Police: Club employed sex slaves
NAHA, Okinawa — Okinawan police said they have targeted a Naha strip club for holding Colombian women as virtual sex slaves.
The arrest of the manager and the American wife of the Japanese owner of a club called Naha Music comes at the same time the United States placed Japan on a human trafficking watch list of countries that have failed to stem the illegal trade in women and children.
The U.S. State Department report, released Monday, states Japan is a destination for Asian, South American and Eastern European women and children illegally brought into the country for sexual exploitation or forced labor. Okinawa police have linked the trade to Japanese organized crime and foreign “mafia” groups.
Arrested in Naha on June 11 were Frances Mary Arnold, 47, the wife of the owner of the club, and Shigehei Ichimura, 61, the club manager. Police said the owner, whom they refused to name, has little contact with the day-to-day club operations, which he left in charge of his wife.
Okinawa police say the two face charges of violating Japan’s Immigration Control and Refugee Recognition Law for encouraging the illegal stay of Colombian women who work at the club as strippers.
Ichimura was also charged May 30 for public indecency. Three Colombian women were also arrested. A 17-year-old was charged with indecent conduct, and a 26-year-old and 29-year-old were charged with being in the country illegally.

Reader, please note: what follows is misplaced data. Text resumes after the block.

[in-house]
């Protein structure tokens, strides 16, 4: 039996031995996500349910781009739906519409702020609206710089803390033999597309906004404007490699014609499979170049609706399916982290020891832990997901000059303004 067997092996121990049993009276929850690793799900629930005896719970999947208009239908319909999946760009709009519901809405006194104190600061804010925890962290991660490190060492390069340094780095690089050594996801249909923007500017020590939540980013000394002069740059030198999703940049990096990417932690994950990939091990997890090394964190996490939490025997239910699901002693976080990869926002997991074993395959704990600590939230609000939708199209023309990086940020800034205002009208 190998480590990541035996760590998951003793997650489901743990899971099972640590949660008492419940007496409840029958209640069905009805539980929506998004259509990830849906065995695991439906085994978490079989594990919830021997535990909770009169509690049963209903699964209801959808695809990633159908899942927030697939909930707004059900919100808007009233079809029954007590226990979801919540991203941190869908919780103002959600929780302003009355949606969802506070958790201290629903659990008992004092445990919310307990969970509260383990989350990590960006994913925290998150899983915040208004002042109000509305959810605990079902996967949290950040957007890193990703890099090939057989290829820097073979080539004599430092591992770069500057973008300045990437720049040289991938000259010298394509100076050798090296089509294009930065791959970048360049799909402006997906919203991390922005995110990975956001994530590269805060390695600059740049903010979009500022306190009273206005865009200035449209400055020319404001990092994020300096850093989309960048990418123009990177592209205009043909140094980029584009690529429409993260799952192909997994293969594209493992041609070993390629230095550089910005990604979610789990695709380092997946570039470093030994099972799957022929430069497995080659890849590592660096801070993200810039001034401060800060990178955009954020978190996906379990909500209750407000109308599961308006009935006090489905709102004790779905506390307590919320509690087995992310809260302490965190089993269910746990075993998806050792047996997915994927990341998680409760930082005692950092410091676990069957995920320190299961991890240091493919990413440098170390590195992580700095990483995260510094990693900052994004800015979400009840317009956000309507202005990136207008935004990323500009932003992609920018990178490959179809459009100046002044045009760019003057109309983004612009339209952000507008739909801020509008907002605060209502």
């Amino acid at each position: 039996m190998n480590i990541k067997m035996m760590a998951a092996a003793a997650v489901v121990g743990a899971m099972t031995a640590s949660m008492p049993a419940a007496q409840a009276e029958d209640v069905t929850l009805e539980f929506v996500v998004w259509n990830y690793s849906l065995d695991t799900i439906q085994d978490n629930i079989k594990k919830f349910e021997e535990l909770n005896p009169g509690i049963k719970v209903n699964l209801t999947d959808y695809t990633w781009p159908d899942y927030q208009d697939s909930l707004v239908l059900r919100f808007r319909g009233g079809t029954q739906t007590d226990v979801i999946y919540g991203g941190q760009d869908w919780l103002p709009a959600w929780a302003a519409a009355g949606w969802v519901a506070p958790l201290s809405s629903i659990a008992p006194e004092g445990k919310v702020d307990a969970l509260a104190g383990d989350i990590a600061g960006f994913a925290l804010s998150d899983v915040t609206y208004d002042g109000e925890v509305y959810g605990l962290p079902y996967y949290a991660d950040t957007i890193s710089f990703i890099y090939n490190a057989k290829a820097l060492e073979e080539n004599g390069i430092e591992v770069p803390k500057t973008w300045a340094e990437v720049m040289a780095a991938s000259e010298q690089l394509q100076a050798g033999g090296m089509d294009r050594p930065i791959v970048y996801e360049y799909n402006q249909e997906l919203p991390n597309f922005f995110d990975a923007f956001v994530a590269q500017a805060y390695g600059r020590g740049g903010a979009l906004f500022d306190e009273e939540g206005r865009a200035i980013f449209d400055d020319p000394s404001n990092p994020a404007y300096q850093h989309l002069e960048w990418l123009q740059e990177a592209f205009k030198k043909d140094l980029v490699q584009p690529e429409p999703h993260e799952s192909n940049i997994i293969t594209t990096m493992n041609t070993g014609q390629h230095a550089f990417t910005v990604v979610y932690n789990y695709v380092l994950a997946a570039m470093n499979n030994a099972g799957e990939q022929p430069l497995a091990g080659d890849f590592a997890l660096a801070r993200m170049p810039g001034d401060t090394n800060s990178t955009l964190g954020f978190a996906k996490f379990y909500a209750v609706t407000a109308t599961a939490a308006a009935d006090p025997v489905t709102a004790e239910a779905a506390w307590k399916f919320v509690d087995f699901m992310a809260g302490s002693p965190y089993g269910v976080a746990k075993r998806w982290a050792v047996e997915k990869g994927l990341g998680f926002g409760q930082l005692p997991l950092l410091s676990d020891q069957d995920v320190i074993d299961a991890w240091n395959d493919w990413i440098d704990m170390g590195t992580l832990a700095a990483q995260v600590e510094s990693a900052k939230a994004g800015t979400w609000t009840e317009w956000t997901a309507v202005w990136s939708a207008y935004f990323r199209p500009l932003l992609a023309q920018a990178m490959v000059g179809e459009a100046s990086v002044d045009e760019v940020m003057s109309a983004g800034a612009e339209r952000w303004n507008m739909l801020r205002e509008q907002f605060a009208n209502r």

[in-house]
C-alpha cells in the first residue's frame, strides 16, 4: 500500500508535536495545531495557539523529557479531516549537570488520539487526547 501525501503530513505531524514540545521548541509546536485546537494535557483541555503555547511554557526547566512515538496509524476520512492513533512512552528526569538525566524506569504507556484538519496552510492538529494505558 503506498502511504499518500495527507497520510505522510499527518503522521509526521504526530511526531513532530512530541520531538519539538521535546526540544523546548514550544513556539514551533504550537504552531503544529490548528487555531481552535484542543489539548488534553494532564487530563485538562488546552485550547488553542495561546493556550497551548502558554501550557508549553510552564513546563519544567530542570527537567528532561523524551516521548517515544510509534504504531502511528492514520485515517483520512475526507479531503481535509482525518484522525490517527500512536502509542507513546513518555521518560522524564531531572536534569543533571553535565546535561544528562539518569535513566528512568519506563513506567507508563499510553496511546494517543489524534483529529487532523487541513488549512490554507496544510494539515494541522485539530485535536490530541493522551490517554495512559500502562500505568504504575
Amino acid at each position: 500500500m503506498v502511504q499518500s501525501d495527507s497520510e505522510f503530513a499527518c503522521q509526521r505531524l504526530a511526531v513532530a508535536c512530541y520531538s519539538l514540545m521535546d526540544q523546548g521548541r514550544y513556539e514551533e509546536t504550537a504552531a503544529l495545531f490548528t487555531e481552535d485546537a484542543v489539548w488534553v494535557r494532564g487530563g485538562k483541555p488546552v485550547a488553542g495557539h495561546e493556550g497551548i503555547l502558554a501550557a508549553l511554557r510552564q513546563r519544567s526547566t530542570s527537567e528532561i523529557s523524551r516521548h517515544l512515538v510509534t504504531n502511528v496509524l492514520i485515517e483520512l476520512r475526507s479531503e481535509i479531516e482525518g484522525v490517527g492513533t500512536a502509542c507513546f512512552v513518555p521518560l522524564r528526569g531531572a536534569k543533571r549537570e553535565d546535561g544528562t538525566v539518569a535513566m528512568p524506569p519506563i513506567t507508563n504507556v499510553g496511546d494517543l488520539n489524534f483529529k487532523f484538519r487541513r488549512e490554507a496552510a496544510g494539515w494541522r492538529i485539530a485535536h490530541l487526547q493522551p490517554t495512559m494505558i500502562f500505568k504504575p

According to Okinawa police, Arnold hired three undocumented “exotic dancers” from Colombia who were brought into Japan by a Colombian agent in Tokyo.
The club advertises itself as a “nude strip bar” and is located on Highway 58 in Naha’s Kumoji district. Okinawan police say it caters primarily to Japanese businessmen and tourists.
An Okinawa police spokesman said the alleged trafficking operation is centered in Tokyo and run by a Colombian with Japanese and foreign organized-crime links. Typically, the women are recruited with promises of big salaries to work in Japan as entertainers. But once in Japan, they surrender their passports to the broker, who charges them huge sums of money for room and board and a “finder’s fee.”
The police spokesman said the case was the first time Okinawan police have conducted an investigation involving human trafficking.
In the Naha case, the women, who had their passports taken away by the broker, were charged about 5 million yen (about $46,000) each for airfare to Japan and room and board, a police spokesman said. And although they earned about 450,000 yen (about $4,100) a month, they typically surrendered 420,000 yen (about $3,800) to the broker and the bar, the spokesman said.
The broker also threatened to harm family members in Colombia if they ran away or resisted, the police spokesman said.